Jim Schwartz, DC, Eagles
Another guy who would be a great fit to follow in Arians footsteps, if only from a personality standpoint. Schwartz is often remembered for a vigorous handshake exchange with former 49ers coach Jim Harbaugh, but anyone not paying attention to his work the last few years is missing out. The Eagles have had one of the best defensive lines in football the past few years and while the personnel helps, Schwartz has a lengthy history of creating dominant defensive lines (the Lions were a terror when he was there with Ndamukong Suh and Cliff Avril emerging as standout talents). Schwartz probably doesn’t get enough credit for dragging the Lions out of the cellar either — he took over a winless Lions team and had them in the playoffs within three years. The Lions don’t go to the playoffs very often, folks. Schwartz has produced a top-five defense in both yards and points at three different stops as a defensive coordinator (Tennessee, Buffalo and Philadelphia).
Pat Shurmur, OC, Vikings
Another guy the Cardinals have requested an interview with. Shurmur gets a bad rap because of his work coaching the Browns — he won only nine games in two years as Cleveland’s coach, which feels like winning the Super Bowl in 2017. Related: people should really stop volunteering to coach the Browns. Shurmur did excellent work under Chip Kelly in Philadelphia, helping to engineer one of the NFL’s top offenses in both 2013 and 2014. He left for Minnesota after Kelly was fired (he was interim coach for the final week of 2015) and really caught the eyes of people around the league with the Vikings producing an impressive offensive designed around Case Keenum following Sam Bradford’s Week 1 injury. Minnesota lost Bradford and rookie running back sensation Dalvin Cook and continues to chug right along on offense. That could be particularly appealing to the Cardinals with a lack of weapons on the offensive side — if the defense can stay at its current level, Shurmur could build the offense around David Johnson and bring in enough weapons to really get the offense cranked up again. Fitzgerald might be swayed into returning with an offensive guy running the show as well.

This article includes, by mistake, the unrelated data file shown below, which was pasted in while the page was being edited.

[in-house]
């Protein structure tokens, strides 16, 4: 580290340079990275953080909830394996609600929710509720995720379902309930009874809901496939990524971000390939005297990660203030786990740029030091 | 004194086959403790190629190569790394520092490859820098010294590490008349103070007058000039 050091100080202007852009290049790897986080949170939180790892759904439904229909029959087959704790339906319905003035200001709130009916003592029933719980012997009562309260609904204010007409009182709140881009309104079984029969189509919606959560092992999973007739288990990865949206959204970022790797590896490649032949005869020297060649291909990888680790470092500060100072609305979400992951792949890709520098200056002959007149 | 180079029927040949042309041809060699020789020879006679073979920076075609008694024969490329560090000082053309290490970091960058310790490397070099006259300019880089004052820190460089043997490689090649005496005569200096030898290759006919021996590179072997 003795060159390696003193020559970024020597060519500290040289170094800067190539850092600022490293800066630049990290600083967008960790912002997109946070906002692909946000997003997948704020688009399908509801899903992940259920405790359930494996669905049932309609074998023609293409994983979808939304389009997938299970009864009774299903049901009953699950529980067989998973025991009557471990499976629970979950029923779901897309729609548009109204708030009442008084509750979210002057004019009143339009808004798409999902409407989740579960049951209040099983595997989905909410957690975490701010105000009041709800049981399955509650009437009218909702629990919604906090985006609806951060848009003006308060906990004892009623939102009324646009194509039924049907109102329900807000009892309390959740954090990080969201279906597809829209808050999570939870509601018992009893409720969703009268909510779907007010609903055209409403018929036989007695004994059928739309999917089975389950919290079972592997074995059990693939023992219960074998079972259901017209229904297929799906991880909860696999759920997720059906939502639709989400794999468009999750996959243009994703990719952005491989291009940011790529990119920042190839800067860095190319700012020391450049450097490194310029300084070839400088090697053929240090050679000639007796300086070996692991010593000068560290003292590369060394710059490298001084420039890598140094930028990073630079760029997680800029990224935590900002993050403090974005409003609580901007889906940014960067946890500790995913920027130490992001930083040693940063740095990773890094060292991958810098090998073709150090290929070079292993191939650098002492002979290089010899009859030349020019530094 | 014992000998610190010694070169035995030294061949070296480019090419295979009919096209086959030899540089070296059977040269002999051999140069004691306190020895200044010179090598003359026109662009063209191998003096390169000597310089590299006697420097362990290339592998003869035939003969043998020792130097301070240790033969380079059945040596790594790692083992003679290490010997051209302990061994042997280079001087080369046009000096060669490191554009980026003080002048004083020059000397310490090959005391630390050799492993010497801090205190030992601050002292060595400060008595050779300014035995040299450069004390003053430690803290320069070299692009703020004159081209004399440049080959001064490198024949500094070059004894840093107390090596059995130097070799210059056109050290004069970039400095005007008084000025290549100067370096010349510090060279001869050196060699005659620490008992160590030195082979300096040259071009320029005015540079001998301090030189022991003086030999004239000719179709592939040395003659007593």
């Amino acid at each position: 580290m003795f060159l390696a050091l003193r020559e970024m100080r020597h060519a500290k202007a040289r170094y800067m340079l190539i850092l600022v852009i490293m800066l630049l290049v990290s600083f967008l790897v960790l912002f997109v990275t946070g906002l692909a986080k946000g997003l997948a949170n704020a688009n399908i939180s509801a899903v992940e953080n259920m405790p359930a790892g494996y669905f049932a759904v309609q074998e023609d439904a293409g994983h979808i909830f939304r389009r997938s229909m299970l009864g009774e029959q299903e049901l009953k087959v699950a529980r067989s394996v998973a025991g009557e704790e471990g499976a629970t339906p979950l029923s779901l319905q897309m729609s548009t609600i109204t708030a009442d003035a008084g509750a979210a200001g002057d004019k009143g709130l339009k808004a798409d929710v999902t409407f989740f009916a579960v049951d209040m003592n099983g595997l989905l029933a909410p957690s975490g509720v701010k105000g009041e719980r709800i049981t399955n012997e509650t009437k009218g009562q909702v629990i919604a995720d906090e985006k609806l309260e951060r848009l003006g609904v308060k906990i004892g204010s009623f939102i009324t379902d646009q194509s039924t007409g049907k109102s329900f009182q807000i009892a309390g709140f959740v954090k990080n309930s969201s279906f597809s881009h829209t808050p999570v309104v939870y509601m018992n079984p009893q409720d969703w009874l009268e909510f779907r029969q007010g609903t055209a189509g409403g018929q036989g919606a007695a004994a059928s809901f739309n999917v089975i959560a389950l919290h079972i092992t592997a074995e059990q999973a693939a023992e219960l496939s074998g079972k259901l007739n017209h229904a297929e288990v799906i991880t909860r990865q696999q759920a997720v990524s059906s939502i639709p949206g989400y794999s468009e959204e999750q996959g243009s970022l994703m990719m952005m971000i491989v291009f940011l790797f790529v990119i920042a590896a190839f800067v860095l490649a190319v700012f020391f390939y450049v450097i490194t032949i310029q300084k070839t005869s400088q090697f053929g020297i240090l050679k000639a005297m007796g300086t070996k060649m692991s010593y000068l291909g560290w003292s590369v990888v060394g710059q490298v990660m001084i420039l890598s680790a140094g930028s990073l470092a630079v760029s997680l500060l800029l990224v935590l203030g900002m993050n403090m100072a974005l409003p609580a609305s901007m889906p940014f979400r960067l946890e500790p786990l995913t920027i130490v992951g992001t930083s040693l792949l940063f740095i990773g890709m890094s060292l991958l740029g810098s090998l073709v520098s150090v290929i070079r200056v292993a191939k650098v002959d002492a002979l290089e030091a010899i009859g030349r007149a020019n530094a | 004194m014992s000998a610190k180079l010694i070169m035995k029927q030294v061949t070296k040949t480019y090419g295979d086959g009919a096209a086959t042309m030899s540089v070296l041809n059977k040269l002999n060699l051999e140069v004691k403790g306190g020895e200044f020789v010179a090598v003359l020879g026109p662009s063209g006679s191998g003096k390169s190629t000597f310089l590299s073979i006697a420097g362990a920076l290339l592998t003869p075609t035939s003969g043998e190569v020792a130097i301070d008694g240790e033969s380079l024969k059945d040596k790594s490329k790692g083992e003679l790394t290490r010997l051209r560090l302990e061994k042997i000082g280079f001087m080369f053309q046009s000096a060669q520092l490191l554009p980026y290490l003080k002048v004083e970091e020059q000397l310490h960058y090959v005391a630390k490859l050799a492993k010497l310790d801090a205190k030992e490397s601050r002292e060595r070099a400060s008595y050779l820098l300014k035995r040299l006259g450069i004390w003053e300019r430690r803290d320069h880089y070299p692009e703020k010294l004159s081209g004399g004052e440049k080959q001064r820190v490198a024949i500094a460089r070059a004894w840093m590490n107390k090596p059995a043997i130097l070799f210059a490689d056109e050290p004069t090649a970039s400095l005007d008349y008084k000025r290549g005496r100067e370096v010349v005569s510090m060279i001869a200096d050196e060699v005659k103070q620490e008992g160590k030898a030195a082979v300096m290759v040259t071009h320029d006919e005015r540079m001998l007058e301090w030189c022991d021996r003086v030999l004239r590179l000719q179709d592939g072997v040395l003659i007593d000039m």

Todd Bowles, HC, Jets
This feels highly unlikely after the Jets rewarded Bowles with a contract extension following an impressive five-win season (how often do you get to say THAT?), but it’s at least worth noting he has a long history with the Cardinals and maybe they would be willing to swing some sort of trade with the Jets that brings Bowles back to Arizona. Again, unlikely, but his defenses were highly successful there, the New York media market is not exactly delightful and he is an Arians protege. It might make sense to bridge the gap. Say whatever you want about Bowles record, but his coaching job with the Jets in 2017 was impressive.